Dr. Bill Dawson, bassoonist and teacher
IDRS medical consultant
Past President, Performing Arts Medicine Assoc.
Author of "Fit as a Fiddle: The Musician's Guide to Playing Healthy"

Share

Re: Health aspects of playing bassoon

The short reach Fox is very comfortable for many young players as it allows them to fudge a little on the reach. My youngest son (who was tall for his age) started playing on one by 9. He also had been playing the piano since first grade and thus his hands had been "reaching" for some time. For my young players who have smaller hands, I will sometimes eliminate the crutch to aide their reach, but unless the child is unusually small, they adapt with a little patience. Most young band music doesn't require them to move quickly, so they are not straining to move overly fast anyway.
If the student is breathing correctly, it does enhance the pulmonary functions. My same bassoon-playing son is also a a runner (now in college) and he found that his breathing for distance running came with greater ease than some of his peers because he was already mastering a large capacity and controlled breathing style.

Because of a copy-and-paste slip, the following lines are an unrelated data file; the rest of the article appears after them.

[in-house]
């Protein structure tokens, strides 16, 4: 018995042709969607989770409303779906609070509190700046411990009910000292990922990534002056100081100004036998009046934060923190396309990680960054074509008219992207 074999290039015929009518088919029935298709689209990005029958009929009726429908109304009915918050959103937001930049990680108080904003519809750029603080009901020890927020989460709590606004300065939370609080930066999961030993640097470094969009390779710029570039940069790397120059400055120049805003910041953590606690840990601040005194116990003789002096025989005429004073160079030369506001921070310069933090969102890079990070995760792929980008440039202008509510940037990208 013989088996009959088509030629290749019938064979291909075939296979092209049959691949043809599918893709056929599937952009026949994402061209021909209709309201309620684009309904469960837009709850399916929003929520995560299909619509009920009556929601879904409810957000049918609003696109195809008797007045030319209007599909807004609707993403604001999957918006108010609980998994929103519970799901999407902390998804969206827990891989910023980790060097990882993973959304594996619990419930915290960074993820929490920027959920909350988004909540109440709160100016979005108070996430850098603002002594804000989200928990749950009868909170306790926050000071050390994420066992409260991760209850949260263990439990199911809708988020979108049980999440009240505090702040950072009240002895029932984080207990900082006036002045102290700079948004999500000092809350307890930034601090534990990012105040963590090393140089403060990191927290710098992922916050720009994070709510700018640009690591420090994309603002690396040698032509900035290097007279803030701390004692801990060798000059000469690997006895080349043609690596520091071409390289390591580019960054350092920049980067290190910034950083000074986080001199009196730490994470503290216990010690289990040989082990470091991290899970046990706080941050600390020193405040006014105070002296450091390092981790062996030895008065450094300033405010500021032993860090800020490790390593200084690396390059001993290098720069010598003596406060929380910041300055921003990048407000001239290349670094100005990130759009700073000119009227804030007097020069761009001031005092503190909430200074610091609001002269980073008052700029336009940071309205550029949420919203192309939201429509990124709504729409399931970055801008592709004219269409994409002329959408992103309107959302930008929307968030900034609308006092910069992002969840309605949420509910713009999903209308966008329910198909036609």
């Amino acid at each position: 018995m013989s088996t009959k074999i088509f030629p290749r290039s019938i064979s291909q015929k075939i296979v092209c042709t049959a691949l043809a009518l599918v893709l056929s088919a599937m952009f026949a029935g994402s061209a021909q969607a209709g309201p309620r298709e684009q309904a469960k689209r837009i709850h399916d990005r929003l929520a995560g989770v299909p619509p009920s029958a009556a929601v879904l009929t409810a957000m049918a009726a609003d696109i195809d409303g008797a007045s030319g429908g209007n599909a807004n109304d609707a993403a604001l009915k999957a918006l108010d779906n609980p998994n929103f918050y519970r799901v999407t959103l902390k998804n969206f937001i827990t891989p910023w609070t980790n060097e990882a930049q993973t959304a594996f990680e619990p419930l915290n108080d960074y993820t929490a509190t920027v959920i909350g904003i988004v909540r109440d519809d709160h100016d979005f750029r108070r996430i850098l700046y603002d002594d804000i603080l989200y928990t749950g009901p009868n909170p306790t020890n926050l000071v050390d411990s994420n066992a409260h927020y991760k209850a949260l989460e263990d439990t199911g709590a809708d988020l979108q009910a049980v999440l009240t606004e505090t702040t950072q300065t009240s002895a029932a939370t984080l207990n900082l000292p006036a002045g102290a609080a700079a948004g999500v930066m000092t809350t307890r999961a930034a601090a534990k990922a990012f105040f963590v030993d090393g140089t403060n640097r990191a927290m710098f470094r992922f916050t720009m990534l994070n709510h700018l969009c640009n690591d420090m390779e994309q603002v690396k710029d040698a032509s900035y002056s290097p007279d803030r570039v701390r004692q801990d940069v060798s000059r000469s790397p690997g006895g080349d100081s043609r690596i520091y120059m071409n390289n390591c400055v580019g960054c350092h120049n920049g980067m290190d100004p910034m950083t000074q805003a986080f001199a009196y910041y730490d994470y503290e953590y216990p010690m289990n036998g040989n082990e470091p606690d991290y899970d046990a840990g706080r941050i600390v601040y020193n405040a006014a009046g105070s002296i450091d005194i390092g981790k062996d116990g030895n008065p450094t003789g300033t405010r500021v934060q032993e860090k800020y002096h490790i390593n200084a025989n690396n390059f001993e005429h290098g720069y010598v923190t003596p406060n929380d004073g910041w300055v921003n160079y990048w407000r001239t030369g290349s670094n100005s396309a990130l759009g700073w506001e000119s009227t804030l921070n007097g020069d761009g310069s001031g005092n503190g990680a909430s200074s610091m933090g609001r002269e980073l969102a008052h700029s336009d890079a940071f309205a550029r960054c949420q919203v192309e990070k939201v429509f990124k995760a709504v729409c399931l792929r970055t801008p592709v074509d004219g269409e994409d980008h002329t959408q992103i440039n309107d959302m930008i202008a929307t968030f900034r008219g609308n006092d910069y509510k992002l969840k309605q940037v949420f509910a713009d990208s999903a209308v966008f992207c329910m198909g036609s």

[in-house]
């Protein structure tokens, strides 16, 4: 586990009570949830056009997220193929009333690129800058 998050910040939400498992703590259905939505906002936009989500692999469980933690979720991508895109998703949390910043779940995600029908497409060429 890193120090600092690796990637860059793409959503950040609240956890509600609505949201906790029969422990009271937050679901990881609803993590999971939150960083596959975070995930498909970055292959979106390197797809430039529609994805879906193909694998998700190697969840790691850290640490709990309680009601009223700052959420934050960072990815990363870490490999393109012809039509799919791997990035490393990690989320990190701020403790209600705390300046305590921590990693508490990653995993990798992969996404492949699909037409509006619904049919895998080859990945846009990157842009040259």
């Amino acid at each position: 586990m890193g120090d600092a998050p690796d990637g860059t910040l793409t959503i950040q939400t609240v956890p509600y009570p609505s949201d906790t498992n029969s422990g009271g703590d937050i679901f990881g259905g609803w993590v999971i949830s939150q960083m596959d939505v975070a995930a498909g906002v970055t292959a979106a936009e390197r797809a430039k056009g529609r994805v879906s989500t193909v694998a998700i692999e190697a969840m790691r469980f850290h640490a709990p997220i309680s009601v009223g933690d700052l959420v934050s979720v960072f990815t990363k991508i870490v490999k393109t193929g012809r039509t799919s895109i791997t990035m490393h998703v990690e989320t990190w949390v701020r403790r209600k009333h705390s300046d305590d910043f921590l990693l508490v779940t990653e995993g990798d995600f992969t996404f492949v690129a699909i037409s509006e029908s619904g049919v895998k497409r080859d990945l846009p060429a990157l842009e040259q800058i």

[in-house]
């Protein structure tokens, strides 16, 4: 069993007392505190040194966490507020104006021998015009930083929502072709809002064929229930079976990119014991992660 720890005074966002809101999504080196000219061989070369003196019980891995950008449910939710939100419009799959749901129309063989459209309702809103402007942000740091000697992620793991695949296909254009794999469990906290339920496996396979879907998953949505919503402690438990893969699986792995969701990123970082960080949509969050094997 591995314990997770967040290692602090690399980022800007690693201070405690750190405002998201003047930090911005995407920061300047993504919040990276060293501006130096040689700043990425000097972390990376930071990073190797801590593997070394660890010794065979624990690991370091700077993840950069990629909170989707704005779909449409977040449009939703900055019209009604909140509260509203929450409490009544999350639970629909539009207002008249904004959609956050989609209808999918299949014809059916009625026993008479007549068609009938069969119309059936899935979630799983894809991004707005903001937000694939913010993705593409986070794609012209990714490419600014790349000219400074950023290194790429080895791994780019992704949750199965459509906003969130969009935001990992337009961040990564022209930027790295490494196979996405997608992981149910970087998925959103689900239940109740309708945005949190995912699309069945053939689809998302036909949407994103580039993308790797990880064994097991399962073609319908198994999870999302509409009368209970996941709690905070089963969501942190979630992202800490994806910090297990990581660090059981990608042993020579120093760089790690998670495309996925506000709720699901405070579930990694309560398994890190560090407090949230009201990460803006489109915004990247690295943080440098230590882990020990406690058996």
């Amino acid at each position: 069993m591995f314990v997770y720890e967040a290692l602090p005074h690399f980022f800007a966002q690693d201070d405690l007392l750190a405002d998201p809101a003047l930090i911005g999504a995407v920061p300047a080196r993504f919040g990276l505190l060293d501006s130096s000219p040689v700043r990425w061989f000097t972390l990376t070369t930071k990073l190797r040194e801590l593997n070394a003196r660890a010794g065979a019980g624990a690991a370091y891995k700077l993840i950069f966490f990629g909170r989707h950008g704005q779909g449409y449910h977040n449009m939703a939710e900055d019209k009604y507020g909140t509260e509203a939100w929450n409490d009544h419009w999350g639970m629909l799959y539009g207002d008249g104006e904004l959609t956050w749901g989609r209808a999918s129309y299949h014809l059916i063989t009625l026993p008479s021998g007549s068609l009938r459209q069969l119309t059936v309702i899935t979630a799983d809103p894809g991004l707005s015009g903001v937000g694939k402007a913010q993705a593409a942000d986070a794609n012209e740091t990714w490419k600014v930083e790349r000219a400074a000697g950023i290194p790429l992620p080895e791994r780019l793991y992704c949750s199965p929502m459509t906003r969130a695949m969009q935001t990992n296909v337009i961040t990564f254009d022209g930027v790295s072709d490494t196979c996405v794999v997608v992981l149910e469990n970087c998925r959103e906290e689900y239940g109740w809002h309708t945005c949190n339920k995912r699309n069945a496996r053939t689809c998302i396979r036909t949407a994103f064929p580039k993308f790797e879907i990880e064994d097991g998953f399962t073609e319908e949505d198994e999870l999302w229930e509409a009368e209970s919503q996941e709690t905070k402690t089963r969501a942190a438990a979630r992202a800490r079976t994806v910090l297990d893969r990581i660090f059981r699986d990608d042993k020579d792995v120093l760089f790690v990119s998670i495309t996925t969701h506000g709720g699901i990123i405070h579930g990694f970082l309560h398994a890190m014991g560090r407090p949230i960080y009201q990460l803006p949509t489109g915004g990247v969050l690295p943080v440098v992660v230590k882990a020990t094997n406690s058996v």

One more note - a few years ago I began to suffer from breathing problems not unlike asthma. I went to my allergist but when they ran the tests, it always came up negative for asthma. Finally it dawned on him that my "normal" air/blood ration was much higher in a relaxed state because of my many years of bassoon playing. So we tested it from that level and found that I was indeed suffering from early asthma.
He said that in his long career he has seen other musicians who had not been treated until they were later into the asthma because the doctors' failed to take into consideration the lung capacity of trained musicians.

Lori Putz
Bassoon/oboe

Share

Re: Health aspects of playing bassoon

The benefits almost certainly outweigh most possible problems, though I will say that, as a teenage bassoonist, I was apparently not blowing the correct way, for I constantly had chest muscle strains. Later in life, I developed a chronic inflammation of the rib cartilage, called costochondritis, which was often quite painful -- though my doctors at the time couldn't definitely link bassoon playing to that. In any case, I seem to have straightened all of this out later on, and am fine nowadays. Good luck! -Thom

Share